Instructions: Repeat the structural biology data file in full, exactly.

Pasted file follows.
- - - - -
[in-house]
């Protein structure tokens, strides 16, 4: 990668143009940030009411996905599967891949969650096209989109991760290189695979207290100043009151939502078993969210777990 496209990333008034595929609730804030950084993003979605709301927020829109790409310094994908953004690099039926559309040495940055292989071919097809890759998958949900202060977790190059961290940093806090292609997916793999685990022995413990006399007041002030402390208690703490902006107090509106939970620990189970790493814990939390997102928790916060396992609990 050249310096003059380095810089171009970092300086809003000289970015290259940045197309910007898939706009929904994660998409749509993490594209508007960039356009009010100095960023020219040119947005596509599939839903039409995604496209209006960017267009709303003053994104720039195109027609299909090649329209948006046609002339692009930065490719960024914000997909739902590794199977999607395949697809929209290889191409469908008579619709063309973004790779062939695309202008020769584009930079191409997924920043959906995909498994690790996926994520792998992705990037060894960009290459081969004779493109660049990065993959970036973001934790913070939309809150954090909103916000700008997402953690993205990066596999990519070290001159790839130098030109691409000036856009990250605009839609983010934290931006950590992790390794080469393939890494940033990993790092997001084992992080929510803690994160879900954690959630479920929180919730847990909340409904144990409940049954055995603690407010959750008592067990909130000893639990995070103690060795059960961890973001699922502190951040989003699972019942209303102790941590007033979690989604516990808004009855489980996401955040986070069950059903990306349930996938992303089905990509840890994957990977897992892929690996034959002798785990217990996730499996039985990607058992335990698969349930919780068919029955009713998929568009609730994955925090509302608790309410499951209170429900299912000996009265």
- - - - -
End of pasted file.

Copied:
[in-house]
């Protein structure tokens, strides 16, 4: 990668143009940030009411996905599967891949969650096209989109991760290189695979207290100043009151939502078993969210777990 496209990333008034595929609730804030950084993003979605709301927020829109790409310094994908953004690099039926559309040495940055292989071919097809890759998958949900202060977790190059961290940093806090292609997916793999685990022995413990006399007041002030402390208690703490902006107090509106939970620990189970790493814990939390997102928790916060396992609990 050249310096003059380095810089171009970092300086809003000289970015290259940045197309910007898939706009929904994660998409749509993490594209508007960039356009009010100095960023020219040119947005596509599939839903039409995604496209209006960017267009709303003053994104720039195109027609299909090649329209948006046609002339692009930065490719960024914000997909739902590794199977999607395949697809929209290889191409469908008579619709063309973004790779062939695309202008020769584009930079191409997924920043959906995909498994690790996926994520792998992705990037060894960009290459081969004779493109660049990065993959970036973001934790913070939309809150954090909103916000700008997402953690993205990066596999990519070290001159790839130098030109691409000036856009990250605009839609983010934290931006950590992790390794080469393939890494940033990993790092997001084992992080929510803690994160879900954690959630479920929180919730847990909340409904144990409940049954055995603690407010959750008592067990909130000893639990995070103690060795059960961890973001699922502190951040989003699972019942209303102790941590007033979690989604516990808004009855489980996401955040986070069950059903990306349930996938992303089905990509840890994957990977897992892929690996034959002798785990217990996730499996039985990607058992335990698969349930919780068919029955009713998929568009609730994955925090509302608790309410499951209170429900299912000996009265």